The first tracker student obtained the reams of search report data, sat down at his desk, and plotted everything on a topographical map: ground search grids, dog searches, air searches, the two clear foot prints, and an aspen forest.

Starting at the point last seen, he drew a one-mile-radius arc on the topo map in the direction of Jeannie's dominance. How did he know her dominance? From the interviews, he was fairly sure she would be right dominant. Also, the areas to the left were so thoroughly searched as to be virtually ruled out. The arc crossed the Bridalveil trail in the vicinity of the footprint. Why didn't she use the trail? At this point, she would have been in such profound shock as to not even realise she had crossed the trail. A lost person typically goes into shock as they become aware of their situation. It causes them to do irrational things, such as drop canteens of water, or remove coats in cold weather. 

The tracker student surmised that once Jeannie was across the trail into the Bridaveil watershed, dusk would have been falling and Jeannie would begin to catch glimpses of the lights on the floor of Yosemite Valley. She would become resolved to get herself out of this mess by making a beeline for those lights. No more right-dominant arc. To get to those lights, Jeannie would begin to descend some very rough terrain. She would soon come to Bridalveil Creek, swollen dangerously with snow-melt runoff. Because she was not backwoods savvy, she would not know that to attempt a crossing would be suicidal. No matter where she would choose to cross, she would undoubtedly slip on the wet, polished granite, probably to hit her head on the rocks and drown unconscious in the cold water. She might have sensed the danger, but the combination of shock and fear coupled with stubbornness would have pushed her onward toward the lights.

The tracker student followed the course of the creek as shown on the topo map and chose a likely spot for her to have attempted the crossing. He called the authorities and gave them co-ordinates (elevation at the stream) where they would likely find the woman's body. This was pure landscape tracking done while seated at a desk, and the student's suggestion was met with great scepticism. The investigator believed there was no way Jeannie would have attempted to enter that area, as the terrain was so rugged. He assumed that the tracker student had simply chosen the one area in the entire region not yet grid searched and said, "Check here." But the student assured the authorities that he and his tracker friend would personally find the body the following weekend.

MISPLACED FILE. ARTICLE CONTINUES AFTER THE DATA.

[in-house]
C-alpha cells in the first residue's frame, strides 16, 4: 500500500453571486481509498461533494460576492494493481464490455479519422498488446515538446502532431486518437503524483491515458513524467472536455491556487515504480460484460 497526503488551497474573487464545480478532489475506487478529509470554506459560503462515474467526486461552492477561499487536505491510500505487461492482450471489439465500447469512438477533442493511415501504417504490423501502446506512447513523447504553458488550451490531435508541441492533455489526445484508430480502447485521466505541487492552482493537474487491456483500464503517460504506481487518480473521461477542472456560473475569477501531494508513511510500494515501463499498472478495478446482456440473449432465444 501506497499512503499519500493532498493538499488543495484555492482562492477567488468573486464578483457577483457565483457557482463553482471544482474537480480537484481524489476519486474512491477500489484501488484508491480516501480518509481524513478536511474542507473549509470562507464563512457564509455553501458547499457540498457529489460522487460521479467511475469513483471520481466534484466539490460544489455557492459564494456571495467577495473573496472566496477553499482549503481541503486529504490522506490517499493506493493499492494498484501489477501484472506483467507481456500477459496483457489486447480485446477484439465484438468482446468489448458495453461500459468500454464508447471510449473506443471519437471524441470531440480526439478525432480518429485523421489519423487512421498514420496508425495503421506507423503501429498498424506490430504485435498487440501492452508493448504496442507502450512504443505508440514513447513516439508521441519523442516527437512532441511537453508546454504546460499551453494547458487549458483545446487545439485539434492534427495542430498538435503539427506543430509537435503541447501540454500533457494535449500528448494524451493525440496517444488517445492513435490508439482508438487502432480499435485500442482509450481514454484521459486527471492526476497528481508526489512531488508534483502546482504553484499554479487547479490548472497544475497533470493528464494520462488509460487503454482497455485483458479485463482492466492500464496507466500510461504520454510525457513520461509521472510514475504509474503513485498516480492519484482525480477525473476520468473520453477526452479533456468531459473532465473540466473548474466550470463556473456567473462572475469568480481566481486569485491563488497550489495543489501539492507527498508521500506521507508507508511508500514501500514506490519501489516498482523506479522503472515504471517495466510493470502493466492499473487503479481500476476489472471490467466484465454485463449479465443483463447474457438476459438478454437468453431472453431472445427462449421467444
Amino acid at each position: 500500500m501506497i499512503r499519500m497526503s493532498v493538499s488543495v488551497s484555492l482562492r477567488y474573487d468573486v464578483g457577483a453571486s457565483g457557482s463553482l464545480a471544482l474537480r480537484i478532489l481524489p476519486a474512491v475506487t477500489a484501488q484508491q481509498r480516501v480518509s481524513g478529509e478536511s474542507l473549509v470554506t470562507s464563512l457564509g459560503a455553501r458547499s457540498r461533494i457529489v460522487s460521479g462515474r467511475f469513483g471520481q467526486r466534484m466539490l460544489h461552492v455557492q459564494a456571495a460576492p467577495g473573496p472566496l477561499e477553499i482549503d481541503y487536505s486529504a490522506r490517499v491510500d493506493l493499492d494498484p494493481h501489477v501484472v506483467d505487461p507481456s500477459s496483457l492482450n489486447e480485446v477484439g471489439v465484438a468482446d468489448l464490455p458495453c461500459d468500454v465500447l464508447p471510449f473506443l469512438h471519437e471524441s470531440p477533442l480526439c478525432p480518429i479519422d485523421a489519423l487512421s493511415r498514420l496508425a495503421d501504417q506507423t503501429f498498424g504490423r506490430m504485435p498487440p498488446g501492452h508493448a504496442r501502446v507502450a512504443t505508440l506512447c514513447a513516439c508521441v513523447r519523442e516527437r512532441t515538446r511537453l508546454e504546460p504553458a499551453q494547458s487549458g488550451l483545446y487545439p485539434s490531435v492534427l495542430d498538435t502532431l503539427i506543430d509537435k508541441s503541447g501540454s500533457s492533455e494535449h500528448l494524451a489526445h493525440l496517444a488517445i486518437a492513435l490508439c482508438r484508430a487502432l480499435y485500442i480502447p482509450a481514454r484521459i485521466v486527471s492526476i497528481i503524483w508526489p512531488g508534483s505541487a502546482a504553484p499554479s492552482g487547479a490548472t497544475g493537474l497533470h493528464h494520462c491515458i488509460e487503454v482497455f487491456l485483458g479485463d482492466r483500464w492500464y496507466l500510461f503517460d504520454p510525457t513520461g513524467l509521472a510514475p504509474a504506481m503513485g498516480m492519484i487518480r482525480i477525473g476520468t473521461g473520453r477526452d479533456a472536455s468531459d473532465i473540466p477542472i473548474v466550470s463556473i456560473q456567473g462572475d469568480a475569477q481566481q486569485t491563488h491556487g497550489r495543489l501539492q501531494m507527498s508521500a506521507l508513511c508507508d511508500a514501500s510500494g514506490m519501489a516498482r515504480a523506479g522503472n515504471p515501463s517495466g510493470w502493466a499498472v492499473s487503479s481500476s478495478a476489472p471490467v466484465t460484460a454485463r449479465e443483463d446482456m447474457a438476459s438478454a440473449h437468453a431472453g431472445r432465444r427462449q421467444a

On September 3, 1995, two fishermen, Mike Ulawski and his friend,  finally found Jeanne's body in a small pool in the river within a quarter mile of the student's estimation, at the correct elevation. They were fishing three-quarters of a mile above Bridal Veil Falls, around 3 miles from where Jeanne disappeared. The national park service was called and a helicopter picked up the body the next day and it was in a bad shape as it had clearly been in the water for several weeks and identification was only possible through dental records. Mike said that "the area is really inaccessible to anyone other than rock and mountain climbers, it's really rugged."

Park spokesman Bob Clopine said, "The woman apparently was walking in a rugged area of the park where there are no trails and the creekside rocks are especially slippery, The creek was rushing faster than in other years because of the huge snowpack melt". 

A newspaper article gives voice to scepticism from park officials. Yosemite park spokeswoman Nikyra Calcagno said, "Investigators do not believe the body could have been carried to that spot by rushing waters because 'the creek is fairly choked with debris". The authorities did not have a theory, however, as to how the body got to where it was. The two students from the Tracker School never received anything but a thank you from the roommate and the lead investigator believed it was just luck.

Many questions remain about Jeannie's disappearance and death. Was Mike, the boyfriend, involved? How did she end up in such a rugged, inaccessible area of Yosemite? Why didn't dogs pick up her scent - was she abducted from the parking area and later dumped?